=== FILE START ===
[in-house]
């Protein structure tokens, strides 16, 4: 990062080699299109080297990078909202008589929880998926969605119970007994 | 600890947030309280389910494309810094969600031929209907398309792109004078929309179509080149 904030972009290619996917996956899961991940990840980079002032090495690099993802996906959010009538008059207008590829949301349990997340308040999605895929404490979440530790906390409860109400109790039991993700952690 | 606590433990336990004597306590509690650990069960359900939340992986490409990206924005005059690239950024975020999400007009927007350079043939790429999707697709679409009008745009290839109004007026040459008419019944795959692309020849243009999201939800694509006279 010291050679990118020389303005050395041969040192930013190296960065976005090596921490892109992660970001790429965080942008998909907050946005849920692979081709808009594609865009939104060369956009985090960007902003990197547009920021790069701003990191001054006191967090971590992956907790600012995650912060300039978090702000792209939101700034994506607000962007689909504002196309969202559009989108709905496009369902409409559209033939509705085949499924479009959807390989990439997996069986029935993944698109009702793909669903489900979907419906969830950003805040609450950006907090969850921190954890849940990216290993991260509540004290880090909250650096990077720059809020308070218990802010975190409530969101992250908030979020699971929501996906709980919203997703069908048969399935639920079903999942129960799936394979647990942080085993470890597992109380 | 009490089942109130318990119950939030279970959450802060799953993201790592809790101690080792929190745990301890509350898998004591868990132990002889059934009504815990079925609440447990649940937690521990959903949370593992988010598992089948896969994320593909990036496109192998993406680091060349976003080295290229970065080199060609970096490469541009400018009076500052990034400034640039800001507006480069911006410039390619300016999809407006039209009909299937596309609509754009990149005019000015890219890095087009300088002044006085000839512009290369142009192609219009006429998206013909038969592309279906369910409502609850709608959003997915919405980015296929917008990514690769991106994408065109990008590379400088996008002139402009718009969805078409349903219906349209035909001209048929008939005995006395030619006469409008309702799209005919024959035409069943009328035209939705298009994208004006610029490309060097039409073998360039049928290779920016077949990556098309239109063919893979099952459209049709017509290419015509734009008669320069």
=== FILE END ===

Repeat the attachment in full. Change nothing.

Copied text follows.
[in-house]
């Protein structure tokens, strides 16, 4: 990062080699299109080297990078909202008589929880998926969605119970007994 | 600890947030309280389910494309810094969600031929209907398309792109004078929309179509080149 904030972009290619996917996956899961991940990840980079002032090495690099993802996906959010009538008059207008590829949301349990997340308040999605895929404490979440530790906390409860109400109790039991993700952690 | 606590433990336990004597306590509690650990069960359900939340992986490409990206924005005059690239950024975020999400007009927007350079043939790429999707697709679409009008745009290839109004007026040459008419019944795959692309020849243009999201939800694509006279 010291050679990118020389303005050395041969040192930013190296960065976005090596921490892109992660970001790429965080942008998909907050946005849920692979081709808009594609865009939104060369956009985090960007902003990197547009920021790069701003990191001054006191967090971590992956907790600012995650912060300039978090702000792209939101700034994506607000962007689909504002196309969202559009989108709905496009369902409409559209033939509705085949499924479009959807390989990439997996069986029935993944698109009702793909669903489900979907419906969830950003805040609450950006907090969850921190954890849940990216290993991260509540004290880090909250650096990077720059809020308070218990802010975190409530969101992250908030979020699971929501996906709980919203997703069908048969399935639920079903999942129960799936394979647990942080085993470890597992109380 | 009490089942109130318990119950939030279970959450802060799953993201790592809790101690080792929190745990301890509350898998004591868990132990002889059934009504815990079925609440447990649940937690521990959903949370593992988010598992089948896969994320593909990036496109192998993406680091060349976003080295290229970065080199060609970096490469541009400018009076500052990034400034640039800001507006480069911006410039390619300016999809407006039209009909299937596309609509754009990149005019000015890219890095087009300088002044006085000839512009290369142009192609219009006429998206013909038969592309279906369910409502609850709608959003997915919405980015296929917008990514690769991106994408065109990008590379400088996008002139402009718009969805078409349903219906349209035909001209048929008939005995006395030619006469409008309702799209005919024959035409069943009328035209939705298009994208004006610029490309060097039409073998360039049928290779920016077949990556098309239109063919893979099952459209049709017509290419015509734009008669320069």